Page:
ECJ: Withholding tax on notional interest in case of interest-free loans compatible with EU law
In a Bulgarian case the European Court of Justice (ECJ) held that EU law does not preclude national legislation imposing withholding tax on notional market-based interest (mandated under local tax anti-avoidance rules). Such withholding tax cannot be exempt under the regimes of the IRD (EU Interest - Royalty Directive 2003/49/EC) and the PSD (EU Parent-Subsidiary Directive 2011/96/EU) as there have been no actual payments of interest.
In the case of dispute, a Bulgarian company received an interest-free convertible loan with a 60-year maturity from its EU-based sole shareholder. Under the loan arrangement, the Bulgarian borrower could waive the obligation to repay the loan if at any time after the date of financing the outstanding loan is converted into capital of the Bulgarian subsidiary. Pursuant to the Bulgarian tax regulations interest-free loans and loans deviating from the relevant market conditions are considered tax avoidance by way of an irrebuttable presumption. Hence, the Bulgarian tax authorities assessed 10% withholding tax on a notional market interest that should have been payable to the shareholder.
The ECJ noted that there was unequal treatment here, which constitutes a restriction on the free movement of capital pursuant to Art. 63 TFEU. However, this infringement is justified in the opinion of the court since retention at source is a legitimate and appropriate means of ensuring the tax treatment of the income of a taxable person established outside the State of taxation and an appropriate measure to prevent tax evasion.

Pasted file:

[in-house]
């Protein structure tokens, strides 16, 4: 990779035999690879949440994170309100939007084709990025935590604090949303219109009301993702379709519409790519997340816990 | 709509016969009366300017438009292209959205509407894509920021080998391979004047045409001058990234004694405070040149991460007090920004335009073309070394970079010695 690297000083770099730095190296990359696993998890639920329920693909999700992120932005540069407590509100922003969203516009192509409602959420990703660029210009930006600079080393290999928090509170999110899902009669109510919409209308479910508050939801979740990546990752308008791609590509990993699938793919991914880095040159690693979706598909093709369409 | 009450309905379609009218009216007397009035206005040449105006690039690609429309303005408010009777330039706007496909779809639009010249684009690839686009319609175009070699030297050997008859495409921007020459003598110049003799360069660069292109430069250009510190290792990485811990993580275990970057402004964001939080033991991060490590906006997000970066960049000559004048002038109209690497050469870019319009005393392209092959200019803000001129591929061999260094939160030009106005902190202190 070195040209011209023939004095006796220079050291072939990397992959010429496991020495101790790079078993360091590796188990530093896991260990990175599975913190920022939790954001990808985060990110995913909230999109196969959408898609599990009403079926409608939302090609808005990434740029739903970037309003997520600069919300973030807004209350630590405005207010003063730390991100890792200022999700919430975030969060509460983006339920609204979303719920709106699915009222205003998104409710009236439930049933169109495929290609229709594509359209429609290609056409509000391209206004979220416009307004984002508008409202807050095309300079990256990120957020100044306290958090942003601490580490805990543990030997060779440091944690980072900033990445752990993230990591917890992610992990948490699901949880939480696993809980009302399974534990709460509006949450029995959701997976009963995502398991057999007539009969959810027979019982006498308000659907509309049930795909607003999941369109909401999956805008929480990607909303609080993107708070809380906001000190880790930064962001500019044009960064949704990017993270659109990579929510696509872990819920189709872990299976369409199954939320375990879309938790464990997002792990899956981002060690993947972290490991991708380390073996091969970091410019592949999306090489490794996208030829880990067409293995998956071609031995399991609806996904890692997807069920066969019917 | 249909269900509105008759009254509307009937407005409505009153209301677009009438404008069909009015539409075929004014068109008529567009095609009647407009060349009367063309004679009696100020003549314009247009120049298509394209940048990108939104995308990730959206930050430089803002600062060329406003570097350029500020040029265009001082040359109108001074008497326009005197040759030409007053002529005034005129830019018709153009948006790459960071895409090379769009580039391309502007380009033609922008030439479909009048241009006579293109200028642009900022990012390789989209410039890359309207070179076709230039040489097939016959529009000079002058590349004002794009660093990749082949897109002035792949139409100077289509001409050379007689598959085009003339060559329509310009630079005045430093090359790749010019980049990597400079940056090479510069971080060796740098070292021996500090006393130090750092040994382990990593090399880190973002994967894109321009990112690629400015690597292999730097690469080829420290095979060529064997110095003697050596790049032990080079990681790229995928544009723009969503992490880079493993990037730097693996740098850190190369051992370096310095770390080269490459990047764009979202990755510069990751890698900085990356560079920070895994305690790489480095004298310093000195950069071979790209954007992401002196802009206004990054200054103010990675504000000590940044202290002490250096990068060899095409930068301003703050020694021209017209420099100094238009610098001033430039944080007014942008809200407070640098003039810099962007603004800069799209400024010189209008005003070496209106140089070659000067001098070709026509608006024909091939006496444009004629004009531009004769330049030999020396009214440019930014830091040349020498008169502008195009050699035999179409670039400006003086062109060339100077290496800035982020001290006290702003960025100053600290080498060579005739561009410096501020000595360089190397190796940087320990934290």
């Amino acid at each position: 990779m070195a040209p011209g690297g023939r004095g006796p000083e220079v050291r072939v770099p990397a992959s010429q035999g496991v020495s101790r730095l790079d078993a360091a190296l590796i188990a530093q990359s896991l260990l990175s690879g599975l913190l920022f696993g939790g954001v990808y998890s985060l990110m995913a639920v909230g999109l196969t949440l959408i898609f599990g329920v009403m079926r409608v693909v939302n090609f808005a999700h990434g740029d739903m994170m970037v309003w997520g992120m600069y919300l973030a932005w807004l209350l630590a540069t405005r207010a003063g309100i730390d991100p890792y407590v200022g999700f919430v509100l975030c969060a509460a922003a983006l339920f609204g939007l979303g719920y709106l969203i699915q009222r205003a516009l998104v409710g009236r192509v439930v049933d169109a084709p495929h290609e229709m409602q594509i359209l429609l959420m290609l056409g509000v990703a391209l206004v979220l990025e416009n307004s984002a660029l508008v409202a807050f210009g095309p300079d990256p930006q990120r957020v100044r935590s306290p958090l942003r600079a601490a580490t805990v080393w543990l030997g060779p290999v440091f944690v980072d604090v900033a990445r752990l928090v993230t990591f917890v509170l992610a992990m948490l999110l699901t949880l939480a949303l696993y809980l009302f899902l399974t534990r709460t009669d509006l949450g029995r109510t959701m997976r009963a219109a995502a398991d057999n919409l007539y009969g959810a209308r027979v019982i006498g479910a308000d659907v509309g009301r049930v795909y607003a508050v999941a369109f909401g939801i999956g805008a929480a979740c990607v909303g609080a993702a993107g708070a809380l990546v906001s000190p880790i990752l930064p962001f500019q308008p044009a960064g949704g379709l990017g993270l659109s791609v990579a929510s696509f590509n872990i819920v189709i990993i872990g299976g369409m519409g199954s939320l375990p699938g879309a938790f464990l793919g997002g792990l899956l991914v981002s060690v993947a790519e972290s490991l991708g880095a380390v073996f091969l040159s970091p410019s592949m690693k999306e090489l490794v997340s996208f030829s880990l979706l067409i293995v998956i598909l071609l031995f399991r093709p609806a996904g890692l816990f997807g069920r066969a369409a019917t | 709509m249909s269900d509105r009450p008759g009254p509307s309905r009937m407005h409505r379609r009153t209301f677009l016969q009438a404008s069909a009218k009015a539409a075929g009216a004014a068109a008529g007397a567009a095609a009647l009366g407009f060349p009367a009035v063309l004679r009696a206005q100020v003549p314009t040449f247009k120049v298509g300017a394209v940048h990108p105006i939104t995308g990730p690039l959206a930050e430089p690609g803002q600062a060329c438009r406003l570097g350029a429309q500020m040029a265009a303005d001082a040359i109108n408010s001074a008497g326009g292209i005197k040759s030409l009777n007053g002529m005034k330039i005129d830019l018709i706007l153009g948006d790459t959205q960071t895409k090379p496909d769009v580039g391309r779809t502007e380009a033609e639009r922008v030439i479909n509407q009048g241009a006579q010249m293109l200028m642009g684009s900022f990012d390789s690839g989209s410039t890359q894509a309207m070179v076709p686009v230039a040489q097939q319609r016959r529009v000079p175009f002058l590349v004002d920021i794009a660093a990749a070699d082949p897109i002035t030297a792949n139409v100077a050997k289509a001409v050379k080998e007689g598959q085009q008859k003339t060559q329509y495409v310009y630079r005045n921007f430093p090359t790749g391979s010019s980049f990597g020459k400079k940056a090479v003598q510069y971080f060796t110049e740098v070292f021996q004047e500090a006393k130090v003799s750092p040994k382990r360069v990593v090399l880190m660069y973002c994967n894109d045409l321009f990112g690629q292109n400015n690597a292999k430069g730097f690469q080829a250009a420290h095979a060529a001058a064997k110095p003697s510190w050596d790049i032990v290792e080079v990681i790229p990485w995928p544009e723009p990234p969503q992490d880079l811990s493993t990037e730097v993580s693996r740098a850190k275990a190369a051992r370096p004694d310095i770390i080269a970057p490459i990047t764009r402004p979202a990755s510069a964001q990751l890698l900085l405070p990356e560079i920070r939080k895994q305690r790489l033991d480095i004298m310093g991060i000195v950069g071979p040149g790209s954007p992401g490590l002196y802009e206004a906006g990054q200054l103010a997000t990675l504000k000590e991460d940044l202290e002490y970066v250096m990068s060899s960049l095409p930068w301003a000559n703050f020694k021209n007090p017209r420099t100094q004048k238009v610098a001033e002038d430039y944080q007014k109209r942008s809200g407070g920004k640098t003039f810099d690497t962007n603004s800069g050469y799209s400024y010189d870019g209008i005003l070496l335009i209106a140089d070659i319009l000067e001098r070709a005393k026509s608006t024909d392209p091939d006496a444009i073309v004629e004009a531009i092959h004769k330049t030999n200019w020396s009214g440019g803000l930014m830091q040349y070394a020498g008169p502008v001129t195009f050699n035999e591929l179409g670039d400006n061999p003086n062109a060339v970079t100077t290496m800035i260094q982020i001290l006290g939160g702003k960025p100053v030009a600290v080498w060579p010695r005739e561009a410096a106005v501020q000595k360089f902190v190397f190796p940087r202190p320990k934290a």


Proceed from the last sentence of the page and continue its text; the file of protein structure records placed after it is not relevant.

The ECJ went on to say that EU Member States may adopt measures to prevent and combat of tax evasion/tax avoidance, as far as these are proportionate and justifiable in terms of the objectives to be achieved. This includes taxation at source of notional interest on interest-free loans granted by foreign companies or foreign shareholders. As far as the Bulgarian case is concerned the ECJ pointed out that this national legislation must therefore be regarded as capable of safeguarding a balanced allocation between the Member States of the power to impose taxes and ensuring the effective collection of tax in order to prevent tax avoidance.
On the question whether the Bulgarian legislation goes beyond what is necessary to achieve those objectives, Viva Telecom Bulgaria claimed that the duration of the recovery procedure provided for in the statutes is excessive, since a possible refund of excess withholding tax paid by a resident company on the gross amount of notional interest relating to an interest-free loan granted by a non-resident company may occur only after three years have elapsed. However, subject to the checks to be carried out by the referring court, it is apparent to the ECJ from the explanations provided by the defendant that such refund is made, as a general rule, within a period of 30 days from the date on which the application was made and that it is only in exceptional cases that the procedure may last up to three years. In light of the duration of the general recovery procedure taking up to 30 days, the Bulgarian legislation does not appear to go beyond what is necessary to attain the objectives that it pursues.
The ECJ case reference is C‑257/20 Viva Telecom Bulgaria judgment of 24 February 2022. - The complete ECJ-decision to be found here.